Upgraded system shines light on nation's 'first' airport
Boston's Logan International Airport has always been an airport of "firsts." In 1987, the airfield at Logan became the first to computerize airfield lighting. A recent upgrade to the lighting system again makes use of the latest computer technology, innovative software solutions, improved Programmable Logic Controllers (PLCs) and better communication bus systems.
Boston's Logan International Airport has always been an airport of "firsts." In 1987, the airfield at Logan became the first to computerize airfield lighting. A recent upgrade to the lighting system again makes use of the latest computer technology, innovative software solutions, improved Programmable Logic Controllers (PLCs) and better communication bus systems. The system, designed and built by the engineering firm Edwards and Kelcey Inc. (Morristown, N.J.), is responsible for controlling all lighting on the runways and taxiways.
The main components for Logan's airfield lighting are a series of Constant Current Regulators (CCRs) that step-up the incoming main voltage of 480 V to the level necessary to provide the FAA-defined levels of brightness. There are five levels of brightness for the runways and three levels for the taxiways. There are a total of 50 CCRs; each is paired with an adjacent monitoring kit.
The monitoring kits provide the relays and contactors of each CCR with an energizing signal so that the correct level of brightness via solid-state silicon-controlled rectifiers (SCRs) can be made. Each kit consists of high- and low-voltage panels. The high voltage panel houses the load voltage transformer, load current transformer, and the ground resistance monitoring circuitry. The low voltage panel has a Siemens (Alpharetta, Ga.) Fiber Optic Profibus Module (OLM) and a Simatic ET 200M remote I/O module with dual Profibus channels. It also contains a step-down transformer, digital input module, relay digital output module, and three analog input modules. It has five analog transducers that takes the raw voltages from the field and converts them to 4-20 mA signals that are read by Siemens' analog modules.
Redundancy is a method used to provide a failsafe path for possible equipment failure. There are four levels of redundancy in this system. Aside from the redundant controllers, there are redundant Profibus communication paths, Profibus I/O modules, and power sources.
All Human Machine Interfaces (HMIs) are connected to the system via fiber optic cable. Instead of installing a dual fiber-optic ring for the system, the redundancy is accomplished through the use of a "self-healing" fiber optic ring. This means there are two fiber optic trunk lines between the tower and the lighting vault. One path is direct; the other goes around the airfield. At the tower and the vault, there are two Ethernet switches (intelligent hubs). These switches are connected via an Ethernet cable that completes the ring.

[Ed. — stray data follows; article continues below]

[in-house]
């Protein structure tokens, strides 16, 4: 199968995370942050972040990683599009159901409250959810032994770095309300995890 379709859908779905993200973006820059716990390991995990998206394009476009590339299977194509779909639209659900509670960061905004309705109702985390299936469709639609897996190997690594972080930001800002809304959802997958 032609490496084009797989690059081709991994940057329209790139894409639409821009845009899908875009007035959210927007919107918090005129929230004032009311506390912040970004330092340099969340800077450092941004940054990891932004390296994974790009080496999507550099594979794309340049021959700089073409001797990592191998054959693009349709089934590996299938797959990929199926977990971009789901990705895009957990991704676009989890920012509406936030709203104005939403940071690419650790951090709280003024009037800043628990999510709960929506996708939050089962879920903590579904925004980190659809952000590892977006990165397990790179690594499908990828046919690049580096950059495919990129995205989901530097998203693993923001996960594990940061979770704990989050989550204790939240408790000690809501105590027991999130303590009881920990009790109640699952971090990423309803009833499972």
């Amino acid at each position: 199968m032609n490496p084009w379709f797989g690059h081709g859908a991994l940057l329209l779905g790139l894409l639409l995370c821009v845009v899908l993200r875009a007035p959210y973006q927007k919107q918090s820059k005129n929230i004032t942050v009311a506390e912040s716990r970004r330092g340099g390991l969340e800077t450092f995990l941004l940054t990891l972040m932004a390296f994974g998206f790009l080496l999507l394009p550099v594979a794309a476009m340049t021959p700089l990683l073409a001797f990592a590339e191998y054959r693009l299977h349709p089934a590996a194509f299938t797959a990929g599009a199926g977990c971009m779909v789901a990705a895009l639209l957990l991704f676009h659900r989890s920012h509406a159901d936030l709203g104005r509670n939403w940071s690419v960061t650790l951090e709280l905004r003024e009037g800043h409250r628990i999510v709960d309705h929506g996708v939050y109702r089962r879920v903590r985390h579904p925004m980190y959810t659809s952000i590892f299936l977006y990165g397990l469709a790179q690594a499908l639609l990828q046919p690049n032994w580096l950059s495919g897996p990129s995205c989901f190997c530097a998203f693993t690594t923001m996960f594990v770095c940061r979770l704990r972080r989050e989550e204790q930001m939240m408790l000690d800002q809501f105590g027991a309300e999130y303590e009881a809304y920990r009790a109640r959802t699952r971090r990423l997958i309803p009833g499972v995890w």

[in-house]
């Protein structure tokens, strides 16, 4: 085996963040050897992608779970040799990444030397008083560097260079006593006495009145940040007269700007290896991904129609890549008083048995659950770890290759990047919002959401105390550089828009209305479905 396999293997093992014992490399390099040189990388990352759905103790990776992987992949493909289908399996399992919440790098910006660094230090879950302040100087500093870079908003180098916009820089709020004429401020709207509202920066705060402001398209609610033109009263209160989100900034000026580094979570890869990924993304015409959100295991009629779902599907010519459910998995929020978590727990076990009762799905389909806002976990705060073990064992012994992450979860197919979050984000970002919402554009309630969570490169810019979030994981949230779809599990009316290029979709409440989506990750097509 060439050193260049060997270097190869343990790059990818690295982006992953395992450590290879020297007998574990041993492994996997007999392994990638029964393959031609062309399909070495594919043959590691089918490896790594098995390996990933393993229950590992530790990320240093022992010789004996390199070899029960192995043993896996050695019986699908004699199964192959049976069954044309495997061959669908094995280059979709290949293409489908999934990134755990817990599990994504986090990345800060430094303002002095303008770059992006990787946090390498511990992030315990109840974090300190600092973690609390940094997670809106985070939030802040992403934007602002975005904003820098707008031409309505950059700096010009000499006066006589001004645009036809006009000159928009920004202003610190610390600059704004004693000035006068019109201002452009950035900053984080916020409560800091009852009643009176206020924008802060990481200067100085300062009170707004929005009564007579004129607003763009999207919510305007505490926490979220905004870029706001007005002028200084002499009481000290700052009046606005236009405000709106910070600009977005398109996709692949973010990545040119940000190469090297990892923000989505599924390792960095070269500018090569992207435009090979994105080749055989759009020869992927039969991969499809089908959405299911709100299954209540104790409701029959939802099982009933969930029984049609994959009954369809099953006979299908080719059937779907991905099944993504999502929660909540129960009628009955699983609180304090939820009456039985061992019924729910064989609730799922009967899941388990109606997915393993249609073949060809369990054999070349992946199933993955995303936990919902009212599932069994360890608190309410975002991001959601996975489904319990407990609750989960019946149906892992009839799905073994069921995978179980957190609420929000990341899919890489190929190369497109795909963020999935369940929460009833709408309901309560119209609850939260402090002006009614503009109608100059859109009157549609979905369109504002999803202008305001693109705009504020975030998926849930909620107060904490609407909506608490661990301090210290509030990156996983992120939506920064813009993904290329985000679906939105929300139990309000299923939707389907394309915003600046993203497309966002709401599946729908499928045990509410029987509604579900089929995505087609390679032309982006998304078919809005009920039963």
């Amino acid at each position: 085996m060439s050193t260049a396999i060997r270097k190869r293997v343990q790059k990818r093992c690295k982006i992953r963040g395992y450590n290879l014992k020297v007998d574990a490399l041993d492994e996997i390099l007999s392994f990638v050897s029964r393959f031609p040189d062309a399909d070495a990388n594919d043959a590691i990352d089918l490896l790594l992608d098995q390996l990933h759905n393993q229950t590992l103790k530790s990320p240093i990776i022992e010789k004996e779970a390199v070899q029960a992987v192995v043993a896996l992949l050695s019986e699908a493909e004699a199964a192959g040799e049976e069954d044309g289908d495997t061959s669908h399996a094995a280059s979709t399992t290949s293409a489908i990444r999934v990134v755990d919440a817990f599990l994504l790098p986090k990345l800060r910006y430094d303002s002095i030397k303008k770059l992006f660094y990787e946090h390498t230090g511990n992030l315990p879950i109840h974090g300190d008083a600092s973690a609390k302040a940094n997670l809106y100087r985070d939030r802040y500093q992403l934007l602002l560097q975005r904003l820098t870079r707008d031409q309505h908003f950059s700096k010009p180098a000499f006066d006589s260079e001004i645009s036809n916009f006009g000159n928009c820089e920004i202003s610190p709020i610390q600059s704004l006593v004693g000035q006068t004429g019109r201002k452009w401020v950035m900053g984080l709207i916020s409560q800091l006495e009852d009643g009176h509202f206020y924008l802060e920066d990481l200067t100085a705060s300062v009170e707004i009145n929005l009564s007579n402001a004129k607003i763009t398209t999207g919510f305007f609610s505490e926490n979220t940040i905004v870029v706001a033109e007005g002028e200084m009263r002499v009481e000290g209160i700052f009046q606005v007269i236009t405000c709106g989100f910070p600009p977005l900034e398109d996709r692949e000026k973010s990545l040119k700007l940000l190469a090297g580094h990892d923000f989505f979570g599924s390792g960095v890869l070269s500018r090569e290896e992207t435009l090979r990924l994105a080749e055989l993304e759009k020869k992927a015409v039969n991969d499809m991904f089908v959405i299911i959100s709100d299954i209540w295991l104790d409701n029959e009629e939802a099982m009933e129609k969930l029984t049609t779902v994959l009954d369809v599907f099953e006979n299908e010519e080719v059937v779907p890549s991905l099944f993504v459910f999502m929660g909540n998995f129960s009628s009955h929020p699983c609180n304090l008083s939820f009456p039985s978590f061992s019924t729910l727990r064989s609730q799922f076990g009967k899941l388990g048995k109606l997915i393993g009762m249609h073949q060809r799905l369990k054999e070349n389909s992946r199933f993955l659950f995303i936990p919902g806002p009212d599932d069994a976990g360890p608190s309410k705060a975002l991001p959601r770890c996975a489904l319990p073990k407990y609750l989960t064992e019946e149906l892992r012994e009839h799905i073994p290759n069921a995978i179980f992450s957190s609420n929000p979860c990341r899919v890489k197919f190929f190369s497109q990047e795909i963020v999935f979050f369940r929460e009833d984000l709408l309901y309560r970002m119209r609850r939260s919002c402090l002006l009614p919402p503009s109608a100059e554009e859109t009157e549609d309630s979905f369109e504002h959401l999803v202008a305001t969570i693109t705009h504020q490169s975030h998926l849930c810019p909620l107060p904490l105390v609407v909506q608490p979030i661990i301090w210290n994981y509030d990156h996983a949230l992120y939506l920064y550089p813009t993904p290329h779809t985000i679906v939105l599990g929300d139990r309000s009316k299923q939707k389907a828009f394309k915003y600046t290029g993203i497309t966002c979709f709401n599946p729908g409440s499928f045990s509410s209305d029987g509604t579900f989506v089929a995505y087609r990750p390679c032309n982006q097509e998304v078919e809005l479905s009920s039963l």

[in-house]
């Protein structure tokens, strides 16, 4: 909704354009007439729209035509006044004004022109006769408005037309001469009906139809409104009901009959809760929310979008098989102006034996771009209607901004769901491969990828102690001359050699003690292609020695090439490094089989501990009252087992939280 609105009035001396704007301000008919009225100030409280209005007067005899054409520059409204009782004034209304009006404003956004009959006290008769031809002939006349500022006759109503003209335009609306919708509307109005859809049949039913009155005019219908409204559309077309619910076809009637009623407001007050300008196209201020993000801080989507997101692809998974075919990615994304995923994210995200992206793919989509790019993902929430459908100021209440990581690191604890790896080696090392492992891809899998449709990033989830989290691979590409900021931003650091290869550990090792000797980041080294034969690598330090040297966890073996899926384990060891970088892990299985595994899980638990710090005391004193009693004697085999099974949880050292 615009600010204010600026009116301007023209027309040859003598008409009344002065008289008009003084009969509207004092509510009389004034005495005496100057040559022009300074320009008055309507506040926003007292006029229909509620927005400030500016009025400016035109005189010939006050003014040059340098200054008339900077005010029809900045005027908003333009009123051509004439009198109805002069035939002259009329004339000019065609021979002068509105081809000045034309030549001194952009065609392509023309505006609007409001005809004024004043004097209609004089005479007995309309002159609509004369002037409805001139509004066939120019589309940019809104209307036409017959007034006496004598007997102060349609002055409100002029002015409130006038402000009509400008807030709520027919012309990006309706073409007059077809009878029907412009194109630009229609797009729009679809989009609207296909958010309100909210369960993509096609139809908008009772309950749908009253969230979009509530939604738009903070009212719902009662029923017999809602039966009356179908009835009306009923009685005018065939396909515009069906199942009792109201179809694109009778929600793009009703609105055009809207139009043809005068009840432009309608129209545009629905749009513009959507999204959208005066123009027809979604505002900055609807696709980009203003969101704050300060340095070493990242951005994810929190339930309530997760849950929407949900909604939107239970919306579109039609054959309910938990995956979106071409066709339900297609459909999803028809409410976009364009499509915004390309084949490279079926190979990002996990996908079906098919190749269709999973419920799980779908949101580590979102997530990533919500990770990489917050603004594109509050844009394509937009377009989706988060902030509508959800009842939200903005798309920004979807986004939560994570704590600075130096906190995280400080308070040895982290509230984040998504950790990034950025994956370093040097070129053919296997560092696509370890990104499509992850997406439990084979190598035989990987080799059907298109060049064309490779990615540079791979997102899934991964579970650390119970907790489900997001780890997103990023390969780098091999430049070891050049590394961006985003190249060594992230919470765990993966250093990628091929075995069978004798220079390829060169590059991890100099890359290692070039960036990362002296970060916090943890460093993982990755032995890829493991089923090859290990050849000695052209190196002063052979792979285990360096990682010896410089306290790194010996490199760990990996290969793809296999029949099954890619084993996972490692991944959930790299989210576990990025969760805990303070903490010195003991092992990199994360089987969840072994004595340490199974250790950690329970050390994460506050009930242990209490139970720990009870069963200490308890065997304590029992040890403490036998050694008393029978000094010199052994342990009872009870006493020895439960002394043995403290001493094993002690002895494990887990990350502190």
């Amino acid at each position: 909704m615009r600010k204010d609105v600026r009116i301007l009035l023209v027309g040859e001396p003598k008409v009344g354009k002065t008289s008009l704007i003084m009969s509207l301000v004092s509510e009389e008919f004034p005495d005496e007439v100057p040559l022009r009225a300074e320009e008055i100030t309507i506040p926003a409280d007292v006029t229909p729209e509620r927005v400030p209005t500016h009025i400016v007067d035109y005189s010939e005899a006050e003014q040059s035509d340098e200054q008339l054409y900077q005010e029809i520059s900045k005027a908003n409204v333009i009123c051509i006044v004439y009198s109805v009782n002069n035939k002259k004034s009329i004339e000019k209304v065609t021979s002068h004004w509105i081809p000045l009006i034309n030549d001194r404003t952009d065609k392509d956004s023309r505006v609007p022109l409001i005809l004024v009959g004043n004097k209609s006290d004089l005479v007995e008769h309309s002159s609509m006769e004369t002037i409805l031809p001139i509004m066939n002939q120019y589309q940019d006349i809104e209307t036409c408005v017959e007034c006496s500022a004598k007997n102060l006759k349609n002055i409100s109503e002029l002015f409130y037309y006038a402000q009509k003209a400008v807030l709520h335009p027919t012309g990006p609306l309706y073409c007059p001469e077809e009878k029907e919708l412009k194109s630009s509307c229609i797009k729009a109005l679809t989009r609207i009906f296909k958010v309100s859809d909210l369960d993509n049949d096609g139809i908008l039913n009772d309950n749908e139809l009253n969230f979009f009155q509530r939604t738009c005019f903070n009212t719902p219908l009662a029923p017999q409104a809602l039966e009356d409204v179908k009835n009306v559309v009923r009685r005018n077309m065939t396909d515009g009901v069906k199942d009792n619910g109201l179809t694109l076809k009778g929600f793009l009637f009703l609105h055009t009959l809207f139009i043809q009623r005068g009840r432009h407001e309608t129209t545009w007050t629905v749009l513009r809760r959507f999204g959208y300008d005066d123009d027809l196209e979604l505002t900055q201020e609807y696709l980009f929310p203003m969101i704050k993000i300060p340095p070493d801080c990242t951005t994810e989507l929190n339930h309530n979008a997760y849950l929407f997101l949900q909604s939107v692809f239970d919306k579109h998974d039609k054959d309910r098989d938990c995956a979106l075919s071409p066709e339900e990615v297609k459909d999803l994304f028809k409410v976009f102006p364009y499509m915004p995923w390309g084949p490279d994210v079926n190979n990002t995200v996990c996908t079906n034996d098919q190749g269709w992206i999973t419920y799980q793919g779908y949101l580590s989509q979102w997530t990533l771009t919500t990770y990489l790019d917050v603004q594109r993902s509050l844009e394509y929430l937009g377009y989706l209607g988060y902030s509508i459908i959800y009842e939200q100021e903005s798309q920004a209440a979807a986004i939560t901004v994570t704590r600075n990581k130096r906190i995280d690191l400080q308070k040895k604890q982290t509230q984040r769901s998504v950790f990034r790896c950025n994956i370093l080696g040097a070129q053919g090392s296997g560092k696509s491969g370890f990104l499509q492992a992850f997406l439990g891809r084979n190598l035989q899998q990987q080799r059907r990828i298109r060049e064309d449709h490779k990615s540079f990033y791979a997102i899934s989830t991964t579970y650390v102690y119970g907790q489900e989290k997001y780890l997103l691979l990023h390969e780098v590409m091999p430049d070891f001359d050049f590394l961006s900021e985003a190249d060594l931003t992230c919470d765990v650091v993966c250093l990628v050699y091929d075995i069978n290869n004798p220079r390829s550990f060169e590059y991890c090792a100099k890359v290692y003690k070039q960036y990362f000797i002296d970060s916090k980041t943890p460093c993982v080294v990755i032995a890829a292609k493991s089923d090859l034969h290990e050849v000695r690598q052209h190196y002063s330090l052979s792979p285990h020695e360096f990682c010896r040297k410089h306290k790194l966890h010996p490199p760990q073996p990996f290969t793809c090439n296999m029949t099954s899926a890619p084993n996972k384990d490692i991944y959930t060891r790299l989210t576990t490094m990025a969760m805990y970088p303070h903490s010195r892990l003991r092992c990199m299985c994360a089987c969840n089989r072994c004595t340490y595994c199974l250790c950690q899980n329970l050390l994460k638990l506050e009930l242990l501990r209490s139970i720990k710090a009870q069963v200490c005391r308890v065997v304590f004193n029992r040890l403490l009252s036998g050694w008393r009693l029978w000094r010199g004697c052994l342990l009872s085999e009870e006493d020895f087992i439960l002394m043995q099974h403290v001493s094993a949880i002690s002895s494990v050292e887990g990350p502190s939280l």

In the Logan Airport system, the functional programming blocks that are built into the program were used to automate the changeover between the two PLCs. The redundant, distributed I/O units are also connected to both PLCs via a Profibus DP. In addition to the self-healing ring, there is also a self-healing process available among the monitoring panels. These panels each have a Siemens Fiber Optic Profibus Module (OLM). Each is configured to detect fiber optic breaks and automatically bypass the break by communicating in the opposite direction
Redundancy for sub-systems
The control system for airfield lighting at Logan International simplifies the ability of air traffic controllers to make adjustments quickly and deliver an optimal level of flexibility and customization. The redundancy of the sub-systems assures the highest level of system availability. The use of Profibus provides fast response times (throughput speed). The built-in features of the entire system allow easy Profibus configuration. If additional drops are later required, they can be installed quickly and easily.
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